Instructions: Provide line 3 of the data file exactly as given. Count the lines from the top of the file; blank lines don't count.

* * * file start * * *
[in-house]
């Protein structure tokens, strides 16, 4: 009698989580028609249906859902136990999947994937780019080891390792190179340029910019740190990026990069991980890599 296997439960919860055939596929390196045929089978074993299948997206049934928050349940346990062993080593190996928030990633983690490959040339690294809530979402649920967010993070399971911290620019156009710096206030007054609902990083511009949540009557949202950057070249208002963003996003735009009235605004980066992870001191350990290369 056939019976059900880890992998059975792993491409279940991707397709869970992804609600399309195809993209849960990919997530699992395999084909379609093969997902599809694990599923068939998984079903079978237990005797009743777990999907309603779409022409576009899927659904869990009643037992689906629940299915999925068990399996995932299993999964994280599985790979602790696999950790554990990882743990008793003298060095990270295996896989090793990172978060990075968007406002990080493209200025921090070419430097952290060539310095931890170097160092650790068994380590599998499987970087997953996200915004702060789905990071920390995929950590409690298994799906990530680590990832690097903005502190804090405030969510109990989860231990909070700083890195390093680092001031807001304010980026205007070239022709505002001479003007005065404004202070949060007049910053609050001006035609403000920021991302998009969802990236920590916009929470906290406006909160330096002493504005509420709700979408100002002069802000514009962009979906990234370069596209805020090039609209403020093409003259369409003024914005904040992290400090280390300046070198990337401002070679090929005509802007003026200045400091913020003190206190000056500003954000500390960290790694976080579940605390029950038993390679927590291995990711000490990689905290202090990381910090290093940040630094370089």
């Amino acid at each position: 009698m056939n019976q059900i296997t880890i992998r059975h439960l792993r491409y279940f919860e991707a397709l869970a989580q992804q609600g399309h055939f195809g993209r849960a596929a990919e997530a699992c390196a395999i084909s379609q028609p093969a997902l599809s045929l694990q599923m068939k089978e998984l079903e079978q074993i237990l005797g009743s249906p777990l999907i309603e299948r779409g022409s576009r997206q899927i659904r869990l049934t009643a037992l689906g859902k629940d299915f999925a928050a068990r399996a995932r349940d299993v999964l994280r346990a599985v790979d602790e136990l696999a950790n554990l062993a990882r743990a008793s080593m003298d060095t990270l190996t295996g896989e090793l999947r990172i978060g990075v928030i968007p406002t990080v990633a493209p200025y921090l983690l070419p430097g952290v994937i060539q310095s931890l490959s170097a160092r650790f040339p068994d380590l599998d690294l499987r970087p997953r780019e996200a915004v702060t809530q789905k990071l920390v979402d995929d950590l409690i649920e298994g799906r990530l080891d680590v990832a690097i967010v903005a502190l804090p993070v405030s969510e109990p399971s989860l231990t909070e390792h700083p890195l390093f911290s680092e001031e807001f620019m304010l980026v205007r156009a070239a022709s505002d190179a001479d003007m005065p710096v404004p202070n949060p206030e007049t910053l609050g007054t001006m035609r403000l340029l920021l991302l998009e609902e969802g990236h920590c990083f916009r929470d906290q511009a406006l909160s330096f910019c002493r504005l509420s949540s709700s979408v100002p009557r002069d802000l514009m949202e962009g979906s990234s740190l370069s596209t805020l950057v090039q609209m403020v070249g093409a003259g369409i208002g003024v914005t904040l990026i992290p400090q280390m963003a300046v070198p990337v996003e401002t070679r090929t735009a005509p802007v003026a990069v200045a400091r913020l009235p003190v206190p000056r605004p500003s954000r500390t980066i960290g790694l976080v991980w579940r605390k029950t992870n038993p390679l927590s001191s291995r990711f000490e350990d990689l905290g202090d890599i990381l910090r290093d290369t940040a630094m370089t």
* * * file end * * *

């Amino acid at each position: 009698m056939n019976q059900i296997t880890i992998r059975h439960l792993r491409y279940f919860e991707a397709l869970a989580q992804q609600g399309h055939f195809g993209r849960a596929a990919e997530a699992c390196a395999i084909s379609q028609p093969a997902l599809s045929l694990q599923m068939k089978e998984l079903e079978q074993i237990l005797g009743s249906p777990l999907i309603e299948r779409g022409s576009r997206q899927i659904r869990l049934t009643a037992l689906g859902k629940d299915f999925a928050a068990r399996a995932r349940d299993v999964l994280r346990a599985v790979d602790e136990l696999a950790n554990l062993a990882r743990a008793s080593m003298d060095t990270l190996t295996g896989e090793l999947r990172i978060g990075v928030i968007p406002t990080v990633a493209p200025y921090l983690l070419p430097g952290v994937i060539q310095s931890l490959s170097a160092r650790f040339p068994d380590l599998d690294l499987r970087p997953r780019e996200a915004v702060t809530q789905k990071l920390v979402d995929d950590l409690i649920e298994g799906r990530l080891d680590v990832a690097i967010v903005a502190l804090p993070v405030s969510e109990p399971s989860l231990t909070e390792h700083p890195l390093f911290s680092e001031e807001f620019m304010l980026v205007r156009a070239a022709s505002d190179a001479d003007m005065p710096v404004p202070n949060p206030e007049t910053l609050g007054t001006m035609r403000l340029l920021l991302l998009e609902e969802g990236h920590c990083f916009r929470d906290q511009a406006l909160s330096f910019c002493r504005l509420s949540s709700s979408v100002p009557r002069d802000l514009m949202e962009g979906s990234s740190l370069s596209t805020l950057v090039q609209m403020v070249g093409a003259g369409i208002g003024v914005t904040l990026i992290p400090q280390m963003a300046v070198p990337v996003e401002t070679r090929t735009a005509p802007v003026a990069v200045a400091r913020l009235p003190v206190p000056r605004p500003s954000r500390t980066i960290g790694l976080v991980w579940r605390k029950t992870n038993p390679l927590s001191s291995r990711f000490e350990d990689l905290g202090d890599i990381l910090r290093d290369t940040a630094m370089t």